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Vol. 9 No. 2 (2020): Spring issue
1918 influenza epidemic St. Louis Red Cross Motor Corps personnel wear masks as they hold stretchers next to ambulances in preparation for victims of the influenza epidemic in October 1918. (Library of Congress)

This issue of Teaching Anthropology contrasts with the unprecedented times that we are currently living in.  As the COVID 19 pandemic closes educational insitutions and individuals practice social isolation and online learning, this Issue focuses on active experiential learning.  The articles explore different ways that anthropology can take students out of the classroom to engage in collaborative research, ranging from community engagement, social justice, walking as an ethnographic tool, performative integration, as well as public and environmental anthropology. In these reflexive teaching practices students examine their positionality and see how anthropology can transform the way we communicate and work within the world around us.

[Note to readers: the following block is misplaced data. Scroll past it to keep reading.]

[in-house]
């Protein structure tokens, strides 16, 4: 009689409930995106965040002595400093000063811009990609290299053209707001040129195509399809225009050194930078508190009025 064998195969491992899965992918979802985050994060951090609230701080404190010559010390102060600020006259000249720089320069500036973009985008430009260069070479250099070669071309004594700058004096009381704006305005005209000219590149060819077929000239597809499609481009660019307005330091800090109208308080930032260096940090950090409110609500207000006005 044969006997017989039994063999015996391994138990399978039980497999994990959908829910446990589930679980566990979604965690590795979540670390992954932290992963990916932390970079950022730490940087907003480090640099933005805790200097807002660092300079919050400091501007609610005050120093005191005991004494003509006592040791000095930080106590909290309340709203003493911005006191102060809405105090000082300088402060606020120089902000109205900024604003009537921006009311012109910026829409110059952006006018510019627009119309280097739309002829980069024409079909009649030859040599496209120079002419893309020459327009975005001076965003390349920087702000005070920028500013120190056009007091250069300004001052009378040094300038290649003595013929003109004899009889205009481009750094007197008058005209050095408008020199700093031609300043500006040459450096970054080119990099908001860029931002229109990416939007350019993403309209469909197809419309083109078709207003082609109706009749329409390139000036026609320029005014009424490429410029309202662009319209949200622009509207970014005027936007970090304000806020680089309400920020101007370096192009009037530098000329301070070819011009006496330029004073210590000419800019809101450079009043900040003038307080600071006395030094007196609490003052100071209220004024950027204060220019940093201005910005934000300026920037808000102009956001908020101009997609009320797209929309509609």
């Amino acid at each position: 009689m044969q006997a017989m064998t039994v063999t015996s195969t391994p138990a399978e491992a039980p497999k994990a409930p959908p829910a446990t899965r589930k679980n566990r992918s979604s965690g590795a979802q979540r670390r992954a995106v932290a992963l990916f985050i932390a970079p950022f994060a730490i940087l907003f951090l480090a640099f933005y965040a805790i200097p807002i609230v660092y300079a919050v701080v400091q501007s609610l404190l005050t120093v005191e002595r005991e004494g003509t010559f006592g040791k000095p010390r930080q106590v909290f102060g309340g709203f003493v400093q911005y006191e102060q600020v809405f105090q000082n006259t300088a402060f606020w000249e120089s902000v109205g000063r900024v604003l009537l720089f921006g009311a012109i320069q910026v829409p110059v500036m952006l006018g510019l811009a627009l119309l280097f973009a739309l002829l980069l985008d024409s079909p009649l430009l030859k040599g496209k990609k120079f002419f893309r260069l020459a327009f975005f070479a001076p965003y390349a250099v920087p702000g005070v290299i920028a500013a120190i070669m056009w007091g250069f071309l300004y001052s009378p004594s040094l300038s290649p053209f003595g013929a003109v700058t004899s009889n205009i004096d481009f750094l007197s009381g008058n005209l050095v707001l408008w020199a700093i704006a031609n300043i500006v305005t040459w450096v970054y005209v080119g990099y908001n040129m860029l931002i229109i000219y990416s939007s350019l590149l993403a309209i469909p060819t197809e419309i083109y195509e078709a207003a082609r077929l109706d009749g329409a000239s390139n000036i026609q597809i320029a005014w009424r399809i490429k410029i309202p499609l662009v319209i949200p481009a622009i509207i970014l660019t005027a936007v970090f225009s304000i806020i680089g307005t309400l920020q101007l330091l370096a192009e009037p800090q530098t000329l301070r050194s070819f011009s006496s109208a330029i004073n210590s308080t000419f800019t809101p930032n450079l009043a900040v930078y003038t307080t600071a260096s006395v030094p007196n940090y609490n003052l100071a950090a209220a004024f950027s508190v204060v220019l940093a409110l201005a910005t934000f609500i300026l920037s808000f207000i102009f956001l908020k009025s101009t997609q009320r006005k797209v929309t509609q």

Image: 1918 influenza epidemic St. Louis Red Cross Motor Corps personnel wear masks as they hold stretchers next to ambulances in preparation for victims of the influenza epidemic in October 1918. (Library of Congress)

Published: 2020-04-16
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